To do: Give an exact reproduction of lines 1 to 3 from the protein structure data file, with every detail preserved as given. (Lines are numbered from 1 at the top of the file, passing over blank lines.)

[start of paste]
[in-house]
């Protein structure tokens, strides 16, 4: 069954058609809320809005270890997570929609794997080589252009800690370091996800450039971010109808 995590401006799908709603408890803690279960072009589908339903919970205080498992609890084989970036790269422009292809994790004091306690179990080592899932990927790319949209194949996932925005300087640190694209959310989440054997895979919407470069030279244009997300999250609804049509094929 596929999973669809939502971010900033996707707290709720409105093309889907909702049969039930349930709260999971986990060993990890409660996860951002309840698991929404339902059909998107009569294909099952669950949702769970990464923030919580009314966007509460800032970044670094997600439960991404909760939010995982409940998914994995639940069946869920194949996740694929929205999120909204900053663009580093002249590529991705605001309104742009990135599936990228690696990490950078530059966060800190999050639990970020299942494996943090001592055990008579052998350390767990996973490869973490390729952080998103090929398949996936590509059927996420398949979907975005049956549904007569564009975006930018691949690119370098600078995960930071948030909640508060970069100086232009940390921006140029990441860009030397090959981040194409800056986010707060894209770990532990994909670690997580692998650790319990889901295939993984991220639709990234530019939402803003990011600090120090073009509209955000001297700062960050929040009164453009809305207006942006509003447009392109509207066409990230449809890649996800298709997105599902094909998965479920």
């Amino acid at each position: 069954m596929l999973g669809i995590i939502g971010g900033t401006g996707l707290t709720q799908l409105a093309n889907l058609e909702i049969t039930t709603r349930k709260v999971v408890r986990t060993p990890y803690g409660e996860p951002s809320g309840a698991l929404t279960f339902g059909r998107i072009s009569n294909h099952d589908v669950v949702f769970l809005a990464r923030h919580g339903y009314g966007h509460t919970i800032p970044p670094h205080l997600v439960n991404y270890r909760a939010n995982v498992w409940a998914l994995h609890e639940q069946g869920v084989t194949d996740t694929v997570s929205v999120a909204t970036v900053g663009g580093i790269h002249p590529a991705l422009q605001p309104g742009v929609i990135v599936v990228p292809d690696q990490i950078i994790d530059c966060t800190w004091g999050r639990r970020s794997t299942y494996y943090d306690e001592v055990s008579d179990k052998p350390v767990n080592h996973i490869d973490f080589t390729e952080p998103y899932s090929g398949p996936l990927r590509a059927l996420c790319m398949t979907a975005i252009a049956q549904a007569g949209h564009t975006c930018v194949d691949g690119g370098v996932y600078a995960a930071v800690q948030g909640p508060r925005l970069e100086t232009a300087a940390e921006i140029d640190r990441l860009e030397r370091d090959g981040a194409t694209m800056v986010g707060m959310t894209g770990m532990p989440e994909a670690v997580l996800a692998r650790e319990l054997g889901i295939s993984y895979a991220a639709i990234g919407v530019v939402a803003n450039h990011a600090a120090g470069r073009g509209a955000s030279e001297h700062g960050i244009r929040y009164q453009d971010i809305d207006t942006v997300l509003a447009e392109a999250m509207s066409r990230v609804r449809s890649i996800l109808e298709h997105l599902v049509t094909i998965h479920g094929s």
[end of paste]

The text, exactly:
[in-house]
């Protein structure tokens, strides 16, 4: 069954058609809320809005270890997570929609794997080589252009800690370091996800450039971010109808 995590401006799908709603408890803690279960072009589908339903919970205080498992609890084989970036790269422009292809994790004091306690179990080592899932990927790319949209194949996932925005300087640190694209959310989440054997895979919407470069030279244009997300999250609804049509094929 596929999973669809939502971010900033996707707290709720409105093309889907909702049969039930349930709260999971986990060993990890409660996860951002309840698991929404339902059909998107009569294909099952669950949702769970990464923030919580009314966007509460800032970044670094997600439960991404909760939010995982409940998914994995639940069946869920194949996740694929929205999120909204900053663009580093002249590529991705605001309104742009990135599936990228690696990490950078530059966060800190999050639990970020299942494996943090001592055990008579052998350390767990996973490869973490390729952080998103090929398949996936590509059927996420398949979907975005049956549904007569564009975006930018691949690119370098600078995960930071948030909640508060970069100086232009940390921006140029990441860009030397090959981040194409800056986010707060894209770990532990994909670690997580692998650790319990889901295939993984991220639709990234530019939402803003990011600090120090073009509209955000001297700062960050929040009164453009809305207006942006509003447009392109509207066409990230449809890649996800298709997105599902094909998965479920």
């Amino acid at each position: 069954m596929l999973g669809i995590i939502g971010g900033t401006g996707l707290t709720q799908l409105a093309n889907l058609e909702i049969t039930t709603r349930k709260v999971v408890r986990t060993p990890y803690g409660e996860p951002s809320g309840a698991l929404t279960f339902g059909r998107i072009s009569n294909h099952d589908v669950v949702f769970l809005a990464r923030h919580g339903y009314g966007h509460t919970i800032p970044p670094h205080l997600v439960n991404y270890r909760a939010n995982v498992w409940a998914l994995h609890e639940q069946g869920v084989t194949d996740t694929v997570s929205v999120a909204t970036v900053g663009g580093i790269h002249p590529a991705l422009q605001p309104g742009v929609i990135v599936v990228p292809d690696q990490i950078i994790d530059c966060t800190w004091g999050r639990r970020s794997t299942y494996y943090d306690e001592v055990s008579d179990k052998p350390v767990n080592h996973i490869d973490f080589t390729e952080p998103y899932s090929g398949p996936l990927r590509a059927l996420c790319m398949t979907a975005i252009a049956q549904a007569g949209h564009t975006c930018v194949d691949g690119g370098v996932y600078a995960a930071v800690q948030g909640p508060r925005l970069e100086t232009a300087a940390e921006i140029d640190r990441l860009e030397r370091d090959g981040a194409t694209m800056v986010g707060m959310t894209g770990m532990p989440e994909a670690v997580l996800a692998r650790e319990l054997g889901i295939s993984y895979a991220a639709i990234g919407v530019v939402a803003n450039h990011a600090a120090g470069r073009g509209a955000s030279e001297h700062g960050i244009r929040y009164q453009d971010i809305d207006t942006v997300l509003a447009e392109a999250m509207s066409r990230v609804r449809s890649i996800l109808e298709h997105l599902v049509t094909i998965h479920g094929s």